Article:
This conversation is about menstruation*.

I’ve always been a late adopter when it comes to certain things. For instance, I only started using tampons when I was 17 – and only because I would be on my period during my leavers/ matric/ prom dance. I wasn’t planning on wearing “sensible” underwear to the event, so I had to make tampons work. Then at some point, I discovered tampons with applicators. That was the biggest game-changer in my relationship with periods. While I liked the freedom that tampons gave me (think of the squish squash of walking around in the Zimbabwean heat during the school day, wearing a pad), I hated the process. This was compounded by my post-partum period with my firstborn, which resulted in haemorrhage-like menses. Not the cute, 4-day, regular tampon on a heavy day menses of my youth. This beast was a 7-day marathon of doubling up night pads and super tampons and changing them by the hour. Long meetings? Long commutes? Absolute hell. Nights spent catnapping laying ramrod straight on a beach towel layered bed and setting an alarm for 2.5 hour intervals just to try avoiding messing up my linen. I had to wear black during my heaviest flow days because the guessing game of gauging fullness of apparatus had gone wrong so many times. There were many days when that black saved me from a world of embarrassment in public spaces. 

After many years, I had figured out how to ‘manage’ with what I had. Then I had baby number two, and with that, I returned to the glory days of light bleeding. I was finally, after 9 years, able to sleep through the night and wear whatever I wanted during my flow. But then, [for reasons I will not go into at this moment] I got an IUD put in, the Copper T specifically. Copper T is a non-hormonal IUD, which was my preference after going through all types of hell on various types of hormonal contraceptives, but one of the side effects of that particular IUD is a heavier flow. The beast was back. After exactly one nightmare menstrual cycle, I finally threw in the towel and decided to try menstrual cups. I remember the exact moment I made that decision – I was having back to back meetings and had to quickly duck into the bathroom for the change of guard process. It was in the process of cleaning up after myself that I realised that this wasn’t it. I couldn’t go on like this, month on month smelling like copper and flushing money down the toilet. Plus, I am too grown for that type of struggle. 

As someone who is not particularly adventurous when it comes to feminine products, it wasn’t an easy process. About 6 years ago, a friend endorsed mensural cups, and I chalked it up to liberals with regular flows – definitely not for me. Now here I was, many moons later navigating what is quite a diverse landscape of products, trying to figure out what the hell this is all about. If only because it would mean that I could be at work for a full day without the drama of changing apparatus every hour. So, I started small – I bought a local product, and selected out of all the local products available because of its unbeatable price and 2 for 1 special. I wasn’t all the way sold on the whole cup thing, and I didn’t want to spend too much money on something I’d hate. I figured a ZAR 300 experiment was doable – if I hated it, I didn’t spend much more than I usually do on menstrual products monthly (yes, ZAR 300 a month for the haemorrhage management).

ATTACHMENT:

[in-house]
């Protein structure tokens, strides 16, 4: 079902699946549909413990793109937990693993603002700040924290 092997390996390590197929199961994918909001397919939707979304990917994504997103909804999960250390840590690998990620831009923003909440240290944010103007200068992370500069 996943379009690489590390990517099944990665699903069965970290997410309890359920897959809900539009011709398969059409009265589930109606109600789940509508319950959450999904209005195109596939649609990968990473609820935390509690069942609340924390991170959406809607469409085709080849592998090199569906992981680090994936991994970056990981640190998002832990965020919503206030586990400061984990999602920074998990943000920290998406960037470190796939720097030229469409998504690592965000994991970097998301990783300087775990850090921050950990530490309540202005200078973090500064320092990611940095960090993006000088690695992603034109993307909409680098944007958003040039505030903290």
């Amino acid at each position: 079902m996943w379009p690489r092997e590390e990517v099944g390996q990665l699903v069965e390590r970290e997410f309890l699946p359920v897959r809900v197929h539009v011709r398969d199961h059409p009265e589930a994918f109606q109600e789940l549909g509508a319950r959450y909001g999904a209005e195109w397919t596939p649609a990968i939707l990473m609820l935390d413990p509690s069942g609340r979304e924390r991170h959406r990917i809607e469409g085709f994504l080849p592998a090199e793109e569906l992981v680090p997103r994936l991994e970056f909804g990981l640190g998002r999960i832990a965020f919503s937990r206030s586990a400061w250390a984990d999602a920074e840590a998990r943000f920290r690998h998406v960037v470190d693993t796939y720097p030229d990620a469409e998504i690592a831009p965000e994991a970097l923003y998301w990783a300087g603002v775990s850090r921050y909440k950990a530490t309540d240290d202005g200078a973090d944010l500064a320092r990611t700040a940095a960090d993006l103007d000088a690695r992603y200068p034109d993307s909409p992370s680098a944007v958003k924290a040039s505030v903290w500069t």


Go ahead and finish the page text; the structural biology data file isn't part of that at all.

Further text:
But I didn’t hate it. I really didn’t hate it. Though I liked the cups I got, none of them was my goldilocks cup. The local ones were a great source of information though, which enabled me to figure out what I needed in a cup. With the variety of cups that I got from My Own Cup; I was able to narrow down the things that as a first-time cup user, I needed to know to find my goldilocks cup:

  • The physical size of the cup in length and width (3 millimetres made the biggest difference for me)
  • The shape of the cup (there’s so much variety out there, and cups are like breasts – so many shapes and sizes)
  • Rim type (smooth or protruding)
  • Cup capacity (I needed a HEAVY hitter here, a +40ml cup for 6 hours of bliss)
  • The firmness of cup (for me, the locally sourced super soft x-Elle cup would not deploy, making the cup thing as messy as a Twitter fight)

The website is a great place to get information on all of this, and their cup quiz is spot on. I used this as a baseline before looking at product reviews etc. Through this, I was able to find my goldilocks cup to the exact physical size and capacity. And because of the interconnectivity of the world, you can get almost anything anywhere, which was a blessing because I settled on the Super Jennie cup, which is not local to Mzanzi, but I got mine!

Conquering the Menstrual Cup on Behance

Like everything, practice makes perfect. The first time around the rodeo was not seamless – there was the one time when my cup ended up in the toilet. Another time, I accidentally spilt the whole cupful onto my bathroom floor. Can you say abattoir? It’s been better since then. In fact, since finding my goldilocks cup, it’s been absolutely amazing. I’m done with disposables and I’ve never been happier. Turns out you can teach an old dog new tricks. Menstrual cups? Issa yes for me.

Is there anything you want to know? Ask me below!

* This content is not intended to be a substitute for professional medical advice, diagnosis, or treatment. Always seek the advice of your physician or other qualified health providers with any questions you may have regarding a medical condition.